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With the coming of a capped carbon trading scheme by 2010, it is likely that under the scheme (unless specific provisions is made by Government, as yet unannounced) the purchase of green power by households will not cut total emissions. It is my understanding that by purchasing green power you will effectively be freeing up some "brown power", that is fossil fuel generated electricity, from under the cap and make it available to the producer / distributor to sell to another user.

It may be better for the environmentally focused household to not pay the surcharge for the purchase of green power directly, instead buying the power straight off the grid (which will have a certain percentage of renewably sourced power, be it 5%, or 20% or more) and instead buy carbon credits or Renewable Energy Certificates (RECs) directly and then rip them up or in other ways take them out of the system, so they are not counted towards the cap. At this stage I do not know whether this will be available to the normal household purchaser. (In this site I have continued to use the term Green Power however it should be taken to mean electricity supplied under a system where your carbon production has been offset, preferably outside the cap.)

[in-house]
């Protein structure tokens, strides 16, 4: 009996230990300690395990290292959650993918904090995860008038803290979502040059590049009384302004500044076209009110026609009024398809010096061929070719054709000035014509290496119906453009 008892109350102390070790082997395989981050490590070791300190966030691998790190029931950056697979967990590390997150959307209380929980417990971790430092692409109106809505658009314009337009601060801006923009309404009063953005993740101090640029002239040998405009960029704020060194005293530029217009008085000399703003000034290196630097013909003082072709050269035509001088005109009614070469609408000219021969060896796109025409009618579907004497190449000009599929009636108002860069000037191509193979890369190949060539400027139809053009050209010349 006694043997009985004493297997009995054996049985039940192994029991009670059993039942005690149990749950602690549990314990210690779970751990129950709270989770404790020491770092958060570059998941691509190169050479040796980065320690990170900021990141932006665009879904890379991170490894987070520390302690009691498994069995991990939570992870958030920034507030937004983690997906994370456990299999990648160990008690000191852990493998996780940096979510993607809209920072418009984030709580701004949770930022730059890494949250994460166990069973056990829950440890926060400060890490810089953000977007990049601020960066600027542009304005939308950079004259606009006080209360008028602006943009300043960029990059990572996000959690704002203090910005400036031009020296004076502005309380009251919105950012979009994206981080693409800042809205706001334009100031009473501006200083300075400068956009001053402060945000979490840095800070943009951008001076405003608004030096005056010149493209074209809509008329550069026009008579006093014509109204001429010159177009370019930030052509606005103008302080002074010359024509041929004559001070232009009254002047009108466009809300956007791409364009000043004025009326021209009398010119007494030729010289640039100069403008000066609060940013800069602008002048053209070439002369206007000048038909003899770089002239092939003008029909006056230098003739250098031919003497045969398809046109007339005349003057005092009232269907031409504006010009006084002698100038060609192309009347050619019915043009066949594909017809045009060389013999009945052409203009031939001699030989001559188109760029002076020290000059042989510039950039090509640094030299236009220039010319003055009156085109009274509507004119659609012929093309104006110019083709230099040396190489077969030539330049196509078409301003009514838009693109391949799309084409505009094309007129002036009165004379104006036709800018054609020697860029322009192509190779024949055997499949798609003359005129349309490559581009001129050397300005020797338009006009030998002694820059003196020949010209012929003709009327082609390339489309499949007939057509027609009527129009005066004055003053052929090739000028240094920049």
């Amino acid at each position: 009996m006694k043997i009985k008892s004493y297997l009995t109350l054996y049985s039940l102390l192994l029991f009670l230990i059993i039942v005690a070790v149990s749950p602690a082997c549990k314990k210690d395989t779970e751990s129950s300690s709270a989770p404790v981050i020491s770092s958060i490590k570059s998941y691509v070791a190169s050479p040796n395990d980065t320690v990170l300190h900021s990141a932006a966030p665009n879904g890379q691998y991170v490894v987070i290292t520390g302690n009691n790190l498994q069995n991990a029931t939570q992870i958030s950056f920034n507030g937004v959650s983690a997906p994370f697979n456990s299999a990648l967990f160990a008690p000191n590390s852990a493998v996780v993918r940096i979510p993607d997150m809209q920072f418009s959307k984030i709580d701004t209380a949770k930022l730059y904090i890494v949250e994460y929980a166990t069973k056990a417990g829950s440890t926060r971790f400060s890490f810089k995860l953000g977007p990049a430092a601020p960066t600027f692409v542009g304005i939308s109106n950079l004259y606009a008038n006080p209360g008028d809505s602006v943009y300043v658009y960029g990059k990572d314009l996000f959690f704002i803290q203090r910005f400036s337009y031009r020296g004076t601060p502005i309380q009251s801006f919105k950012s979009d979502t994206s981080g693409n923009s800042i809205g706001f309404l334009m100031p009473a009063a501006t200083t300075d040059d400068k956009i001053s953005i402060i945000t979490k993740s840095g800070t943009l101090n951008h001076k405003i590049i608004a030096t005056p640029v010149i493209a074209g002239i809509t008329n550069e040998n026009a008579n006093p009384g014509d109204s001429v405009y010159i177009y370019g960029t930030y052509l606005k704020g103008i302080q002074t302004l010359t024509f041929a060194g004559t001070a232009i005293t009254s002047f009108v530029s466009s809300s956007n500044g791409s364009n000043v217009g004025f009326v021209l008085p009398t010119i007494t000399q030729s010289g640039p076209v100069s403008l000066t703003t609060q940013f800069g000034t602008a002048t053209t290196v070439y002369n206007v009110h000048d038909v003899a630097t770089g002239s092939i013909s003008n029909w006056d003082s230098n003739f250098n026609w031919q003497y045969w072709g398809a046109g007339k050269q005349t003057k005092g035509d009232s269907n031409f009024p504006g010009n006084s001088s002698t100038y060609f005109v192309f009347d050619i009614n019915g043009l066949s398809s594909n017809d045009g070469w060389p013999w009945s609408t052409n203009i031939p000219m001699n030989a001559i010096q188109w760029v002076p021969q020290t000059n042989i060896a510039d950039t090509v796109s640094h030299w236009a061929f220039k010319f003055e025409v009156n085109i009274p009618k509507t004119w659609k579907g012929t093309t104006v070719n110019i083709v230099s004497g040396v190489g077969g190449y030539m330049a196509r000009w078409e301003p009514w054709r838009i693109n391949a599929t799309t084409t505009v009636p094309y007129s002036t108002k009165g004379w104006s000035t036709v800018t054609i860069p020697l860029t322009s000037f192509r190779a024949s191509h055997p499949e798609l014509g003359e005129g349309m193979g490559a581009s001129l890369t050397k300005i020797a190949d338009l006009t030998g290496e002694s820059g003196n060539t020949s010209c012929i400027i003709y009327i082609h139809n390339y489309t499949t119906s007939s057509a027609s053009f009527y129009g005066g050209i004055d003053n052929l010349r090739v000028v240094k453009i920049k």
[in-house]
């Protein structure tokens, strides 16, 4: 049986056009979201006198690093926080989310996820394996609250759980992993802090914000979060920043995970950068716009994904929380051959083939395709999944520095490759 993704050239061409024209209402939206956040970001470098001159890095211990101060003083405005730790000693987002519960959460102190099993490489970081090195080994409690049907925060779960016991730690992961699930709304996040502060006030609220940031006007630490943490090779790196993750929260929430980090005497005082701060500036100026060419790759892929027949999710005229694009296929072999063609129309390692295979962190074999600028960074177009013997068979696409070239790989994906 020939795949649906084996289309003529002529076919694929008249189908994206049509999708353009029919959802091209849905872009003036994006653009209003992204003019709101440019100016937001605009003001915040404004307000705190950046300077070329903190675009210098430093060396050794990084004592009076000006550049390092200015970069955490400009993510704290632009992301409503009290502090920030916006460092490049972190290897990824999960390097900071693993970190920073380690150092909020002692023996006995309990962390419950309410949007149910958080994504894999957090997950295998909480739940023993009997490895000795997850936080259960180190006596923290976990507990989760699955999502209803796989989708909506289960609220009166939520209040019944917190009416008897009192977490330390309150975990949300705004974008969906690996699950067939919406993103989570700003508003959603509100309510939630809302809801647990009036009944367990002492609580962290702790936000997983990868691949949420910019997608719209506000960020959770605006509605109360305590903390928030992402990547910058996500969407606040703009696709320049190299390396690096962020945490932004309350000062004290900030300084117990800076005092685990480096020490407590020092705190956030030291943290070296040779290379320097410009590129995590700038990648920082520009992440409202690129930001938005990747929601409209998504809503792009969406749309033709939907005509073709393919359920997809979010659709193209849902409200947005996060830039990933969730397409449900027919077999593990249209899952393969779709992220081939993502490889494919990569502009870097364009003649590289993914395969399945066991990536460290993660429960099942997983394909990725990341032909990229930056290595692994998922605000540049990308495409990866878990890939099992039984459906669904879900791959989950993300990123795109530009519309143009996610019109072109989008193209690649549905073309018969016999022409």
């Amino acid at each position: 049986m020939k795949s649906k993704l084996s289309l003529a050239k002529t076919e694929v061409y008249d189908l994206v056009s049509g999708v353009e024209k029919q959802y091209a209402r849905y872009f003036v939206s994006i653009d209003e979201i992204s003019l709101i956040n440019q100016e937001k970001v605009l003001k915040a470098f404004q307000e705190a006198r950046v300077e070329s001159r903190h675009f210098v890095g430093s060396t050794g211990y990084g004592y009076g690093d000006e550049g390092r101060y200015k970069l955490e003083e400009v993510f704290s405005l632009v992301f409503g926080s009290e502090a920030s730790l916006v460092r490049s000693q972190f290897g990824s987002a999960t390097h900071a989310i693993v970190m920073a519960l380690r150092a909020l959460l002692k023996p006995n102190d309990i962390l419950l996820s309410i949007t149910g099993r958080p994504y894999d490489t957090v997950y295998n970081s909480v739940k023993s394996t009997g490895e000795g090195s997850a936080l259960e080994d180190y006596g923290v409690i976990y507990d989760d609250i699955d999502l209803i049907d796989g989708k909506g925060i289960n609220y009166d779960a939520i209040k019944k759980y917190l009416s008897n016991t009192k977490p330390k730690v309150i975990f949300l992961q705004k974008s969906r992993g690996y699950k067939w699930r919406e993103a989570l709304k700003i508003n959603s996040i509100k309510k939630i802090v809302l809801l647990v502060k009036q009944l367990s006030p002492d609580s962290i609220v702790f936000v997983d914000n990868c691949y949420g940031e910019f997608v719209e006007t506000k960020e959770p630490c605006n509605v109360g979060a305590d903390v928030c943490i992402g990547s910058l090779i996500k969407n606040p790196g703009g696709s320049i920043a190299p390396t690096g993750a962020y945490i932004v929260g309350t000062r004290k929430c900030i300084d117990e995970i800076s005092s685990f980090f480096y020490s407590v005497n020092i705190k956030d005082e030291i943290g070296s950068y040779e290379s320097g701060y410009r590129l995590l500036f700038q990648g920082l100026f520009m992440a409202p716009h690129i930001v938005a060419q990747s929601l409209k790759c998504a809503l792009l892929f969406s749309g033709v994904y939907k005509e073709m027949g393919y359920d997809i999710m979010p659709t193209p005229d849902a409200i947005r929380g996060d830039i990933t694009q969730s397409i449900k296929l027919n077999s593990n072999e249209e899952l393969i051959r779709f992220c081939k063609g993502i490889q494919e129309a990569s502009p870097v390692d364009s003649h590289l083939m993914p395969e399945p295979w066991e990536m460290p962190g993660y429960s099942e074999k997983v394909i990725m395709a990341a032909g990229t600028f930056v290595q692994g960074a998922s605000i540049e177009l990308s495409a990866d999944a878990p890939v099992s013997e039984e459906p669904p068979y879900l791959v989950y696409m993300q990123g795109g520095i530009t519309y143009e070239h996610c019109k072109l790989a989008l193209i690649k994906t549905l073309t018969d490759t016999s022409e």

I believe RECs are the same. If there is, say, a 20% mandatory renewable energy target (MRET) this means that producers have to be able to supply to the government at the end of the year enough RECs to account for 20% of their total energy production. They do this by producing enough green electricity to generate the RECs themselves or they have to purchase the RECs on the market directly from consumers or from traders. Therefore if you don't sell your RECs, the electricity producer is going to have to source them from another supply, therefore increasing the total amount of renewable electricity generated to above the 20% target.

Another thing I don't understand is this recent (Dec 2008) revamp of the photovoltaic "subsidy" system whereby people who install 1MWh of photovoltaic panels instead of the normal 1 REC, they will instead receive 5 RECs. If these RECs are still counted as 1MWh doesn't this effectively undermine the 20% MRET? If a proportion of the RECs are purchased from home photovoltaics the 20% renewables target will not be reached. This system has also completely removed the Government subsidy on home photovoltaics, not one red cent will come from Government, with all money coming from the power producing industry. If a home owner now decides that they don't want to sell their RECs from the photovoltaic system (for the reasons outlined above) they get no grant or subsidy for their system, even though they would be contributing to reducing the total greenhouse gas production.

Given that under the MRET (and the carbon trading scheme) the power producers have an obligation to supply a set percentage renewable energy, they should be required to meet the full cost of the production of the REC, however in the case where they purchase RECs from a domestic photovoltaic system they are only paying a proportion of the cost of producing the REC. Effectively the home owner is subsidising the power producer for the production of the REC.

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